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European Union puts brakes on mega trucks

Philippa Edmunds's picture

Last week, MEPs in the EU Transport Committee voted to reject further cross-border use of so-called 'mega trucks'- huge lorries 82ft (25 metres) long, which are bad for congestion, bad for safety and bad for road maintenance. Crucially, mega trucks would also devastate rail freight, the low carbon, energy efficient, safer alternative, encouraging freight off rail onto the roads.

The European Commission admitted that mega trucks, which are three times as long as a double decker bus and equivalent in weight to 52 cars, are more dangerous than existing HGVs. In the UK, current trucks are involved in 52% of fatal motorway accidents even though they only make up 11% of the traffic, so increasing their size and weight would be madness.

As it is, lorries are paying for only between a third and two-thirds of the damage they inflict on society in terms of road collisions, congestion, road damage, environmental pollution and impact on other road users, leaving taxpayers to pick up the rest of the bill. Introducing mega trucks would exacerbate this situation, and the case for them has not been made. How can even bigger trucks be justified when existing ones continue to drive around partially empty much of the time?

This was a crucial stage in the campaign against these massive 'travelling warehouses'. MEPs have rightly stated that detailed research to establish the full safety, road congestion and pollution impacts of these massive vehicles must be carried out before further international transport is allowed.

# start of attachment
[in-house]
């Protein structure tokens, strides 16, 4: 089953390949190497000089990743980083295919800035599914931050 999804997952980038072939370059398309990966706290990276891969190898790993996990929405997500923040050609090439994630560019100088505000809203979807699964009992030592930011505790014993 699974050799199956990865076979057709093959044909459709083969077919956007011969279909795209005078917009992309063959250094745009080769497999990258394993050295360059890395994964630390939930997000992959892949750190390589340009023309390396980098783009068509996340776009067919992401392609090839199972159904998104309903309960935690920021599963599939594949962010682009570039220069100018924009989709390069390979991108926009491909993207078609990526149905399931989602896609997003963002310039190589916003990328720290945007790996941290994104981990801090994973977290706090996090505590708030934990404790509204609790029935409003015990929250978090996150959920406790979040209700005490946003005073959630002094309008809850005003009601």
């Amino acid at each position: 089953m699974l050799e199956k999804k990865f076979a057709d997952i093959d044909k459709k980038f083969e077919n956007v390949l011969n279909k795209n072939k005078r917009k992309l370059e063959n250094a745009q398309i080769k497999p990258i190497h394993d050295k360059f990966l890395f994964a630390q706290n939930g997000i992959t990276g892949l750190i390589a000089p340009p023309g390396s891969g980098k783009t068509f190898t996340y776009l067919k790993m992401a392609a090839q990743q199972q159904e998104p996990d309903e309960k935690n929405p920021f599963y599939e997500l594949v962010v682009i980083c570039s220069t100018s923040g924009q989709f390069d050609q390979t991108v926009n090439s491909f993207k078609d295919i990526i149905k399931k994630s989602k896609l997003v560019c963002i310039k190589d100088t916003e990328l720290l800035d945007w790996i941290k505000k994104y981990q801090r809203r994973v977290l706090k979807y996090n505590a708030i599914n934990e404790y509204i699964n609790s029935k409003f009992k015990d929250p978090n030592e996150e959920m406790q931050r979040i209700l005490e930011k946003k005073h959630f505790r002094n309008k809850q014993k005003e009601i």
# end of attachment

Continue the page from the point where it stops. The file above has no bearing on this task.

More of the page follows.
We are pleased that the UK Government has already said it will not allow mega trucks to circulate here in the UK. However, we know that it would come under huge pressure from the road haulage industry on competition grounds to allow mega trucks to operate here once they are allowed to travel internationally. Our Government has already caved in to road haulage industry pressure and allowed trials of 7ft longer trucks which have bigger tail swings, bigger blind spots and inferior maneuverability.

So this vote in Brussels was absolutely crucial. But the debate is not over. Now the vote has to be confirmed by the plenary of the European Parliament in April, before individual Members States will then have their say, and we will be there every step of the way.

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